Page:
The Providence Police Department in Rhode Island are mourning the loss of an officer who died on Thursday, Oct. 31, after a very public five-year battle with Stage IV liver cancer.

Fifty-one-year-old Sgt. Edmond “Eddie” Malloy, who built a legacy as a standout 30-year Providence police officer, left behind his wife, two children and many friends, WPRI reported.

Malloy first realized his health was in jeopardy in October 2014 when he was working as part of the motorcade that was escorting then-President Barack Obama from Warwick to Providence, WPRI reported.

He was on his police motorcycle when he felt a stabbing pain in the side of his abdomen. But he still completed his assignment and was later rushed to the hospital where he learned his liver had ruptured.

The veteran was diagnosed with late-stage liver cancer, which has a survival rate of about one year. The disease had also spread to his lungs.

Despite undergoing more than 100 chemo and radiation treatments, over five years, the Malloy continued to work for the Providence Police Department and as a member of the FBI joint terrorism task force. He was so committed to the work that he stayed up all night to supervise a SWAT team sniper post during a hostage situation only hours after chemo, the Providence Journal reported.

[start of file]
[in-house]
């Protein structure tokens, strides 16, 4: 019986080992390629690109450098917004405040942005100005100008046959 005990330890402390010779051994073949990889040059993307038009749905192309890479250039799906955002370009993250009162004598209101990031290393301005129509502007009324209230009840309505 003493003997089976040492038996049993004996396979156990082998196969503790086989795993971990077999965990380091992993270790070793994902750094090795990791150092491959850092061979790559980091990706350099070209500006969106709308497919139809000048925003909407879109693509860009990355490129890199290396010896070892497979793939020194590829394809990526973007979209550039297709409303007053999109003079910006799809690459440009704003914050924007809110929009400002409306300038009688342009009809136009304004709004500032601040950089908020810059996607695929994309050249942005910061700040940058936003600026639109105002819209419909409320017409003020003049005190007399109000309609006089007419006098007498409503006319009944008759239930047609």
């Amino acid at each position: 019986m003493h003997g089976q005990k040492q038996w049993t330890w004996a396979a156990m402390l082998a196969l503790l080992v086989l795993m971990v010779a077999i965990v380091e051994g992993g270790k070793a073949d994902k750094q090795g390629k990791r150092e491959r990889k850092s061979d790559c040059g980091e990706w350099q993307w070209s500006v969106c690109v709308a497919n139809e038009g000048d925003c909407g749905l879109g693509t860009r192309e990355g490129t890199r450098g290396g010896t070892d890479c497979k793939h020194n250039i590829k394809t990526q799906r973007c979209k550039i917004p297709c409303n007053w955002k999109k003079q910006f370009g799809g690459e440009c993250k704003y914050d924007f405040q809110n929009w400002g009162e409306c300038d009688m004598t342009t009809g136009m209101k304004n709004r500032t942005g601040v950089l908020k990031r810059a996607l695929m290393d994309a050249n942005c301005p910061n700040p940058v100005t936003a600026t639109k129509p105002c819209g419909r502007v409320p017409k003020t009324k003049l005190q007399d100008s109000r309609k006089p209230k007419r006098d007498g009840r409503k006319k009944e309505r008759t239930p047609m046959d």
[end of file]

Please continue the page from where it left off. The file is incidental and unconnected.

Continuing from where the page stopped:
According to Rhode Island Hospital chemotherapy nurse Jennifer Renaud, Malloy was the most positive patient she has ever encountered during her 15 years on the job.

He was also heavily involved in the Lifespan Cancer Institute’s annual run, which is now known as the “Malloy Strong Fund.”

Malloy died Thursday evening at Rhode Island Hospital where he was surrounded by his friends, family members, and fellow law enforcement officers, the Providence Journal reported.

Just hours earlier, the PPD promoted him to the rank of sergeant in his hospital bed, according to WPRI.

His son followed in his footsteps and is a current member of the department.